A single septin from a polyextremotolerant yeast recapitulates many canonical functions of septin hetero-oligomers.

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A single septin from a polyextremotolerant yeast recapitulates many canonical functions of septin hetero-oligomers.

Authors

Hamilton, G. E.; Wadkovsky, K. N.; Gladfelter, A. S.

Abstract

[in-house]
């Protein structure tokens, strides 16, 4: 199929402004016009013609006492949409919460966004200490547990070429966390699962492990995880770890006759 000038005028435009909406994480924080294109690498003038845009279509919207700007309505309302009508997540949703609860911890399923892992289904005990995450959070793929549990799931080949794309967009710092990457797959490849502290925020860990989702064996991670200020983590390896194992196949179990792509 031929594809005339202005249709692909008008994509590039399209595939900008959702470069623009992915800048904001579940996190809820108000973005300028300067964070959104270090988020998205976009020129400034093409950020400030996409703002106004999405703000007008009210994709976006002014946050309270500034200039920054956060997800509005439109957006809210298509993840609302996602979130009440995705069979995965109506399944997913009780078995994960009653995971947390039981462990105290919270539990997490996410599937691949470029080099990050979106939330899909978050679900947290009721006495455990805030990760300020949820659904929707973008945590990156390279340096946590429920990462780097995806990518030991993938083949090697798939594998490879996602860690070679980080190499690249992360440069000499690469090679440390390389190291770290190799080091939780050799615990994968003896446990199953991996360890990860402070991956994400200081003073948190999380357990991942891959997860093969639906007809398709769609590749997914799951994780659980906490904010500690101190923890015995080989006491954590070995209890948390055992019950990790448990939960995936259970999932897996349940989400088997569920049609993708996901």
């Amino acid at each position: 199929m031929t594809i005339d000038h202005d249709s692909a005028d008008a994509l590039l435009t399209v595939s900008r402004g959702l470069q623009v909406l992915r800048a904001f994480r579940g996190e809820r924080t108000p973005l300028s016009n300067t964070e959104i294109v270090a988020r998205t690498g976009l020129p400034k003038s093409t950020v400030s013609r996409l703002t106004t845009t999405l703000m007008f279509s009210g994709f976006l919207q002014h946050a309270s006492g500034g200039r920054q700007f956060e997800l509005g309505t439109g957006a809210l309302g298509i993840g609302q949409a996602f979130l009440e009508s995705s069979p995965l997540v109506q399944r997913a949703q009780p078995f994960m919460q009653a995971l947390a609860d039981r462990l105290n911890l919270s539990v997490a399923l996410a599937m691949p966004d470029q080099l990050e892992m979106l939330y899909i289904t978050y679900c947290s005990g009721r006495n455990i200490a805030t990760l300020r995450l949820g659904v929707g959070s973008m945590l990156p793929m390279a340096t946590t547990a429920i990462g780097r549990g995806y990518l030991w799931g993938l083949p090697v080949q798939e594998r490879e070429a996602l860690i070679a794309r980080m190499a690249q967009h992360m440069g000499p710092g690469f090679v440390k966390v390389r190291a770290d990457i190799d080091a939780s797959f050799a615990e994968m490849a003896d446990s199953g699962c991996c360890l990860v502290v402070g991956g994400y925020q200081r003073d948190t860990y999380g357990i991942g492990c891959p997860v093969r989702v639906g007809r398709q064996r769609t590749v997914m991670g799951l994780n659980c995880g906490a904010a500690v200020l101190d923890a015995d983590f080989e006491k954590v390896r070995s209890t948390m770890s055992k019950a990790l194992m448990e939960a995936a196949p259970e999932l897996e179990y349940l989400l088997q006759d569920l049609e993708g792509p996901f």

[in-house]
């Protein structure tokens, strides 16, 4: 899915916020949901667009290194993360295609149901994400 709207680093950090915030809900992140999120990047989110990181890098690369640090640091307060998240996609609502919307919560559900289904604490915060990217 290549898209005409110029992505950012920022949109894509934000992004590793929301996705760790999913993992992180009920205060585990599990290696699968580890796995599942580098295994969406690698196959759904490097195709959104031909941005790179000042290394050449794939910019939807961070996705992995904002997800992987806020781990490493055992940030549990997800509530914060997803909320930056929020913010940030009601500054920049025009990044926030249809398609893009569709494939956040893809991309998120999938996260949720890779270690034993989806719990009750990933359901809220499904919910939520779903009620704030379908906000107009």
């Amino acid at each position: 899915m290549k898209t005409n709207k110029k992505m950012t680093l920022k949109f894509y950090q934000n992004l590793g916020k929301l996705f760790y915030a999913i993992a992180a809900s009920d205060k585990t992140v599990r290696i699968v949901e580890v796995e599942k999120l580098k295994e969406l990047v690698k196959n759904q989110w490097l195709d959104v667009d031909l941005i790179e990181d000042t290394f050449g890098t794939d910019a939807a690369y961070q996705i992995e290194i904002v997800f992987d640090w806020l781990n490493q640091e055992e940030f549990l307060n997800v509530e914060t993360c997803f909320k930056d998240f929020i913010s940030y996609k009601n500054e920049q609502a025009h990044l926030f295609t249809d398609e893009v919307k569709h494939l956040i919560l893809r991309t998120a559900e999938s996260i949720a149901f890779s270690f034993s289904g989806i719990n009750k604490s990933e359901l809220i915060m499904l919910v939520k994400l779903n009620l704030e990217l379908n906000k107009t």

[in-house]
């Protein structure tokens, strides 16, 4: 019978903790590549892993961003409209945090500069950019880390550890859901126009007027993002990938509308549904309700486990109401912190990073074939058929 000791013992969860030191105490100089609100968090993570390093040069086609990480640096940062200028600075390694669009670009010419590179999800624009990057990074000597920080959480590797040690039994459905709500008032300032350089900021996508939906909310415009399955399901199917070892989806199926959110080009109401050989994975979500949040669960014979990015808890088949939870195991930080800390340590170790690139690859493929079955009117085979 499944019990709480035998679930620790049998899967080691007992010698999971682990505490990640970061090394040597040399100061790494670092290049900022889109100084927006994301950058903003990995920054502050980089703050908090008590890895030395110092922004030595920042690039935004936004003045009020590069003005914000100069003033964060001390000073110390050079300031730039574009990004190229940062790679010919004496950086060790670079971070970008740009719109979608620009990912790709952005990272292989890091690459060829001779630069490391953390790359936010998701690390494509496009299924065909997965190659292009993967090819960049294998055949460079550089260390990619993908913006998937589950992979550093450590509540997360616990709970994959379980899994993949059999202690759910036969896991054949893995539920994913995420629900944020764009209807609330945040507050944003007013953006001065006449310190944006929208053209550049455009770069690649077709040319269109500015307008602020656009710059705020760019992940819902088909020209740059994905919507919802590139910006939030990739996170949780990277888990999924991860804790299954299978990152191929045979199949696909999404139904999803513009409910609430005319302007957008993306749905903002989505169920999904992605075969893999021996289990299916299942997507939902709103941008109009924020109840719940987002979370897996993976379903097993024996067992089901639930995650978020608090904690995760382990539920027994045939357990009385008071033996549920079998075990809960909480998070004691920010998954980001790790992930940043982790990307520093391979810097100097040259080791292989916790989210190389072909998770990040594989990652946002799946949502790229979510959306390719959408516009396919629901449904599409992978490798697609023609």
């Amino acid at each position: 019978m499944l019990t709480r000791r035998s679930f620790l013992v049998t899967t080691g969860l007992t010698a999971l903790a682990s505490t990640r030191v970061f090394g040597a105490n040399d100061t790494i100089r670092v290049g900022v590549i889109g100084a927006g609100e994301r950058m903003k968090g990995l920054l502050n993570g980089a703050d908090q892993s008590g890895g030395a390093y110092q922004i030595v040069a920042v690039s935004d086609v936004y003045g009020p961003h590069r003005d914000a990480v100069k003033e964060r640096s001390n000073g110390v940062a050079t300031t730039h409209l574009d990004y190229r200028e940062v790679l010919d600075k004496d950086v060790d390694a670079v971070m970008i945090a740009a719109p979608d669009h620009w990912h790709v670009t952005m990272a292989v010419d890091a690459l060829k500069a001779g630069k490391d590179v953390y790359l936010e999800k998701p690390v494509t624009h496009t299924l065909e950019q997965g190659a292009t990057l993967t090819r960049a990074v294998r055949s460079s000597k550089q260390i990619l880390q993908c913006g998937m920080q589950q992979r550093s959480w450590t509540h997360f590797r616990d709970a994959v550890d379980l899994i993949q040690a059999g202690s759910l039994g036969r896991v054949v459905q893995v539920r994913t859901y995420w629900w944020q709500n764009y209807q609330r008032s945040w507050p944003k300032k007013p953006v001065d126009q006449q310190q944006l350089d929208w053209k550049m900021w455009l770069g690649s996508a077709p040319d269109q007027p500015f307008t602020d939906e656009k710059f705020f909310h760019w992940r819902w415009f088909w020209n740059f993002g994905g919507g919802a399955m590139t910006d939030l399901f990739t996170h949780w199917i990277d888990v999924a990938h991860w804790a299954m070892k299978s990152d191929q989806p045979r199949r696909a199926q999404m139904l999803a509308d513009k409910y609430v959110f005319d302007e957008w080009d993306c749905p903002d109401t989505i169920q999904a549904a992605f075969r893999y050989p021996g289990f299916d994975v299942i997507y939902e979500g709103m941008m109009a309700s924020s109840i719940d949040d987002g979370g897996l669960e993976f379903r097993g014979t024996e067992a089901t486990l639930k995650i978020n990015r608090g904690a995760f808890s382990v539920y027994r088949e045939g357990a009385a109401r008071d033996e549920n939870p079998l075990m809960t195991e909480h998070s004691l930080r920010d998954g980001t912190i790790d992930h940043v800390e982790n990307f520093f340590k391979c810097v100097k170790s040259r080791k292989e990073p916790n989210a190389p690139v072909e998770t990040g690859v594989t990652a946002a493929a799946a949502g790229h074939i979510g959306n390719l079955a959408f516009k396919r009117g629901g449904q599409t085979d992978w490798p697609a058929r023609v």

Morphological complexity and plasticity are hallmarks of polyextremotolerant fungi. Septins are conserved cytoskeletal proteins and key contributors to cell polarity and morphogenesis. They sense membrane curvature, coordinate cell division, and influence diffusion at the plasma membrane. Four septins homologs are conserved from yeasts to humans, the two systems in which septins have been studied most extensively. But there is also a fifth family of septin proteins that remain biochemically mysterious. Members of this family, known as Group 5 septins, appear in the genomes of filamentous fungi, and thus have been understudied due to their absence from ascomycete yeasts. Knufia petricola is an emerging model polyextremotolerant black fungus that can serve as a model system for understudied Group 5 septins. We have recombinantly expressed and biochemically characterized KpAspE, a Group 5 septin from K. petricola, demonstrating that this septin--by itself in vitro-- recapitulates many of the functions of canonical septin hetero-octamers. KpAspE is an active GTPase that forms diverse homo-oligomers, senses membrane curvature, and interacts with the terminal subunit of canonical septin hetero-octamers. These findings raise the possibility that Group 5 septins govern the higher order structures formed by canonical septins, which in K. petricola cells form extended filaments. These findings provide insight into how septin hetero-oligomers evolved from ancient homomers and raise the possibility that Group 5 septins govern the higher order structures formed by canonical septins.

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